OneDrive Sync to a SharePoint Library with a Required Field

A few months ago, I upgraded to the next generation sync client for OneDrive for all my synchronization to SharePoint libraries, and one of my libraries – on all the computers I synchronize to – had a problem. When I would try to edit files from the library, Word was complaining that the files were read-only, or I was out of space. When I went to the back office, it showed me that the file was an offline copy.

In file explorer, I saw little green locks overlaying the document icon.

I couldn’t figure out what the issue was because check in/out wasn’t required, or even turned on, in the library. Approvals weren’t required and versioning was set for major versions. None of the files were declared as in-place records, nor were they on a legal hold. I ultimately disabled a workflow to find that it wasn’t an issue with workflows running on the library. I was mystified until I walked someone through every field on the list. I realized that one of the fields – status – was a choice field with a default set, but it was also set to required. As soon as I set the field to not required, every file in the library resynchronized and the lock icon disappeared and was replaced with a checkmark (indicating it had synchronized).

So, even though all of the documents had the required field, and a default was provided, OneDrive (the new sync client) refused to synchronize the library correctly with a required field. Because of the integration between OneDrive and the Office applications, they were refusing to sync files too.

If you’re wondering why you can’t save documents or why you have little green locks… perhaps all that’s required is to set the fields to not be required.

Book Review-A Way of Being

I started 2017 off with my review of Motivational Interviewing, which serves as a structure for how to communicate with those who are struggling to help them be more successful. It’s foundationally based on active listening, which is attributed to Thomas Gordon in Parent Effectiveness Training. The other foundation of motivational interviewing is the work of Carl Rogers, so I decided to look into A Way of Being, one of his final works. It wasn’t a single-threaded thought expressed across the pages of a book. Instead it was a collection of essays, presentations, and papers that together form a sense for this great psychologist who urged us to listen and truly hear people as they speak.

Psychology the Profession

I have both a deep respect for psychology and an uneasiness about how it’s been used over the years. I’ve seen, through the works of others and personally, how it can be misused. (See House of Cards, The Cult of Psychology Testing, and Science and Pseudoscience in Clinical Psychology for some of the underbelly of this profession.) Rogers was present at the formation of psychology as a profession. He was the president of the American Psychological Association in 1947 and was also aware of the problems with creating any profession.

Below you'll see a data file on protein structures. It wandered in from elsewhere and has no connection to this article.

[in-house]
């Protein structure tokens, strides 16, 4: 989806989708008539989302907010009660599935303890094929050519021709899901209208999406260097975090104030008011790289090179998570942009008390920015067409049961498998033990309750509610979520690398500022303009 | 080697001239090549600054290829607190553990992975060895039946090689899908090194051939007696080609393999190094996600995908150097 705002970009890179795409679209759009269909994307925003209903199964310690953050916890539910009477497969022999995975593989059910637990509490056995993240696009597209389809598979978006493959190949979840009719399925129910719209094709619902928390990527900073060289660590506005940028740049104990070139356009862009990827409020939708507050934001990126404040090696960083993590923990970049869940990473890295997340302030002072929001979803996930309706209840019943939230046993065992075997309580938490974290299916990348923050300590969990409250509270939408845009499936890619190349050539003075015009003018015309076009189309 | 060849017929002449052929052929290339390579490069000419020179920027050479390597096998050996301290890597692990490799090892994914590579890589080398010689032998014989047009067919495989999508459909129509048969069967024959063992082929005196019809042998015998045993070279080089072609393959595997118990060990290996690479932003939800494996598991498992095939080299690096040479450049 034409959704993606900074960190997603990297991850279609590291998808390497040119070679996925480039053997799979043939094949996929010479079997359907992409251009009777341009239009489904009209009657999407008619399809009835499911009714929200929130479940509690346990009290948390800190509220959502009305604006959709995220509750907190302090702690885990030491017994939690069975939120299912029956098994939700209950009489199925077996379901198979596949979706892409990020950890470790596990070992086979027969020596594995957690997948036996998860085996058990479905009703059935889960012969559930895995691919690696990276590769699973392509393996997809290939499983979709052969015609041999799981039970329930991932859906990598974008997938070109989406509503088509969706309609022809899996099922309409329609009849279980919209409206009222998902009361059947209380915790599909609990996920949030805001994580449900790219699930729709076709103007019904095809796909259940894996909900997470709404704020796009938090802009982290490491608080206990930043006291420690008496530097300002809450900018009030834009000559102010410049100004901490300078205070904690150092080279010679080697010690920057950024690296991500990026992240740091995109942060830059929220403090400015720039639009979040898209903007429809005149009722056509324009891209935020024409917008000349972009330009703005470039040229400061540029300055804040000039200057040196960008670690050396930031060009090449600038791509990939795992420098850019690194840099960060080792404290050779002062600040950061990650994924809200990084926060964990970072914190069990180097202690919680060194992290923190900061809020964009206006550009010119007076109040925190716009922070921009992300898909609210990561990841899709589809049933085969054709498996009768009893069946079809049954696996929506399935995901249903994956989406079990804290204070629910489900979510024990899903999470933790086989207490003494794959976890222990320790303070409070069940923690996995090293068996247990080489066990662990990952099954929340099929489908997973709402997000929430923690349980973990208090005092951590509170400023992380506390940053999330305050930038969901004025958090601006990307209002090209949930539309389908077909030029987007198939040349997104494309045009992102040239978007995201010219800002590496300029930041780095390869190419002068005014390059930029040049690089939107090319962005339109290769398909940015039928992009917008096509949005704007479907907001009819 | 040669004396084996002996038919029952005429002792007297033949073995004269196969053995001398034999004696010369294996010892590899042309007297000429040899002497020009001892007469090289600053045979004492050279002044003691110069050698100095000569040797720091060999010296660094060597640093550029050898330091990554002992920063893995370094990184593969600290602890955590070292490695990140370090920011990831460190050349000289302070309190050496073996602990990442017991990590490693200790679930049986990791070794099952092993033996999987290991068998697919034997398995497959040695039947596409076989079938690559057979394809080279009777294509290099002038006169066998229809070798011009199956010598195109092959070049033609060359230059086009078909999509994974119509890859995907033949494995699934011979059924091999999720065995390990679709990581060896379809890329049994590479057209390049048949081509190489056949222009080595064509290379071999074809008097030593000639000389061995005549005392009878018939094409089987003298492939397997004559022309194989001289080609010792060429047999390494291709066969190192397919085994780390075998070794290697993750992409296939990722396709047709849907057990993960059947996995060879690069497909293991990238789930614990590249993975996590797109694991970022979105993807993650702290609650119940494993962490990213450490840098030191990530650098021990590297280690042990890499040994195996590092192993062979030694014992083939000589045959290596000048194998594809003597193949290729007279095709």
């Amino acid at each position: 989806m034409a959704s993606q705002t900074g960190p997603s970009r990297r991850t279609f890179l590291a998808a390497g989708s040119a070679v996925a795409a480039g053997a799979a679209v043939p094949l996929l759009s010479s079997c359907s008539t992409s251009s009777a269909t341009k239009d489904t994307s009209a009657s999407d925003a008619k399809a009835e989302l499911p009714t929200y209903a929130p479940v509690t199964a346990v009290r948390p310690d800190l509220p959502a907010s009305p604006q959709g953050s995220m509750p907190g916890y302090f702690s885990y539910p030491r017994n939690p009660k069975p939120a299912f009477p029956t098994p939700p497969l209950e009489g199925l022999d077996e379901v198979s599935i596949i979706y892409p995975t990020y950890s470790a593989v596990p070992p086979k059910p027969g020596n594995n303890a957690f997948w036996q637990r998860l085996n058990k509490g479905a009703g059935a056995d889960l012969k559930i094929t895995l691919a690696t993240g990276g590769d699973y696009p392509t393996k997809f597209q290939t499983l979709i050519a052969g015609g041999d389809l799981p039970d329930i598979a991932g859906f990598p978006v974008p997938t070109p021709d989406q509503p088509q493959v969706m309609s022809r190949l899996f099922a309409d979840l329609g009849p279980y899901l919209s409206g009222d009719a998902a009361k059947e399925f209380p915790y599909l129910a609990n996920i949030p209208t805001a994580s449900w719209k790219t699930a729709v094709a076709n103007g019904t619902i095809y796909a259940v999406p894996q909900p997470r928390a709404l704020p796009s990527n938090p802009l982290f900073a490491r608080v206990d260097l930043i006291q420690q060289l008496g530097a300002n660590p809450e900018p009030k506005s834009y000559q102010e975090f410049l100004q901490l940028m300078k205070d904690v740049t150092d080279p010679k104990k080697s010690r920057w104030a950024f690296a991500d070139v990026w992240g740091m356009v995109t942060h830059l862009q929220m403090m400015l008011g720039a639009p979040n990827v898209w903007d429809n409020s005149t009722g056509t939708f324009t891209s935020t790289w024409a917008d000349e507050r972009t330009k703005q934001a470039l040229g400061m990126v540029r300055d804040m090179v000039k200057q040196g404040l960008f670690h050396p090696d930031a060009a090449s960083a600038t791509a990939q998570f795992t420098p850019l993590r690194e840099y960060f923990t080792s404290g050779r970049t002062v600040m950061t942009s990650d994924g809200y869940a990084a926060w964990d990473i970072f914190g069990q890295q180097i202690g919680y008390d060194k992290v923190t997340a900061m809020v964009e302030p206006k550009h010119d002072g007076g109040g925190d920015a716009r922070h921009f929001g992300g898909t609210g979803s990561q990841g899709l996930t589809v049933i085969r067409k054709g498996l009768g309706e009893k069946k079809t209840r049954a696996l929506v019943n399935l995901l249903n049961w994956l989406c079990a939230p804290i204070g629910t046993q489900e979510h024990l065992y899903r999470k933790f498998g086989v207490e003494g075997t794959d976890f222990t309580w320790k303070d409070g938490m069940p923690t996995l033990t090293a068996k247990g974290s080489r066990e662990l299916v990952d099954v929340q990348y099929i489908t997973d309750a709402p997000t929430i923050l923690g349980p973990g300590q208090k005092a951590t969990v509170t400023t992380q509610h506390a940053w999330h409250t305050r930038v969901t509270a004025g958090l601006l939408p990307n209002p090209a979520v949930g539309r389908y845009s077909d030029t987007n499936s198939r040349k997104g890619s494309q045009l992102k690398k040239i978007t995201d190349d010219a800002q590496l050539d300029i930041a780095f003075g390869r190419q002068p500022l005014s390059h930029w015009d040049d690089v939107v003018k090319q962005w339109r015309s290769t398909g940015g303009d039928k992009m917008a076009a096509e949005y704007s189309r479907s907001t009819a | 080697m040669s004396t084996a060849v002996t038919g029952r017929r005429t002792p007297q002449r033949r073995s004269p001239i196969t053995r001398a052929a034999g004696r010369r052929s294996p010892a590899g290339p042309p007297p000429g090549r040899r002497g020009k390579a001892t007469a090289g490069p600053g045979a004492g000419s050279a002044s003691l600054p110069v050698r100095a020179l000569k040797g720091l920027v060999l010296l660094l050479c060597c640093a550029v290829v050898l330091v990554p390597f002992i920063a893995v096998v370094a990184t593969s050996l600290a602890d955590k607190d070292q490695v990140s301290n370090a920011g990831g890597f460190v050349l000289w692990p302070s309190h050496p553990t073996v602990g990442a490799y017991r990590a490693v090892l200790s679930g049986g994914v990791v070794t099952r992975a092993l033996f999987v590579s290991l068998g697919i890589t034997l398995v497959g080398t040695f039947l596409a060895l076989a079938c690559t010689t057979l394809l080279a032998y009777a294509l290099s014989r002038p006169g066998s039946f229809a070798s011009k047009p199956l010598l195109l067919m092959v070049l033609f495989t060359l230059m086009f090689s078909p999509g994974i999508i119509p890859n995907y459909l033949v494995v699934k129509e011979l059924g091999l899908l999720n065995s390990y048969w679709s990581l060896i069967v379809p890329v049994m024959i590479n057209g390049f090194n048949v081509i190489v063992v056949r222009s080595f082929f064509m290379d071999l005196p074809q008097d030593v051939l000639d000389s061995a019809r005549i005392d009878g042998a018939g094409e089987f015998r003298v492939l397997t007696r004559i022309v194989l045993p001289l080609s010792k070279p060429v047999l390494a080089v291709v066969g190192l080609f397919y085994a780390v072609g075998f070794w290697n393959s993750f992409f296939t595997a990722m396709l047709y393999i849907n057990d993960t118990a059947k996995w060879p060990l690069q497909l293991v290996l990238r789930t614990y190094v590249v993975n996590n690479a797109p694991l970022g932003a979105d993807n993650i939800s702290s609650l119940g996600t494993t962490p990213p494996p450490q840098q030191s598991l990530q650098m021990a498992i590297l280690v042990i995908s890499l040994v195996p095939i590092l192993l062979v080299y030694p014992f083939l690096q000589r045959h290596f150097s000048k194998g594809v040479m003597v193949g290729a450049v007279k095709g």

Rogers acknowledged that credentials didn’t completely separate the good psychologists from the bad ones – or those who shouldn’t be licensed. He recognized that non-credentialed laypersons were doing more good than some of the credentialed psychologists of his day. He also acknowledged that the key challenge with codifying something into a profession is the fact that in doing so you necessarily retard the growth of the practice of the profession. Credentialing relies upon agreement on the skills and beliefs that a credentialed person should have, and that necessarily must lag the exploration at the edges of the profession.

However, the perspective is one of awareness, as he could see the mind-expanding properties of education and the mind-shrinking properties of traditional therapy. Education expanded the boundaries of the mind, where therapy typically shrank the number of options.

Really Listening

It was in the 1970s when Gordon wrote Parent Effectiveness Training and spoke of active listening. As radical as this was for its time, Rogers had been gradually refining an approach of person-centered therapy, where listening to what the client was really saying was core. He had realized that when someone was in a crisis what they often needed most was for someone to understand them. They needed someone to connect with them through language and words. They needed to be heard.

This is the core of active listening – reflecting what the other person says in a way that helps them know that they were heard and understood. It’s in that way that you connect with them and help them know that they’re not alone.

Separateness

In person-centered therapy, you intentionally connect with someone to understand their world without accepting it as your own. By allowing the other person to have their opinions without trying to persuade them of something different, you both recognize where they are as well as accept that their answer is not the only answer. (See How to Be an Adult in Relationships for more on allowing.) There is both acceptance of the other person and boundaries between their reality and your reality. (See Boundaries for more on boundaries, and Choice Theory for more on inner world realities.) Rogers deeply believed in the right for others to have their views – even if they contradicted his own.

Outside Looking In

One of the comments that caught my attention was, “In my younger years, although I was not a hero-worshiper, I definitely looked up to a number of men whom I felt were ‘real psychologists,’ whereas I existed on a poorly accepted fringe.” I think the reason this comment was so interesting was because I believe that we all have experienced this belief that we’re on the outside, or that we’re not doing the “real work” of the profession. It’s refreshing to know that some of the men who defined their professions have felt like they too were on the outside once.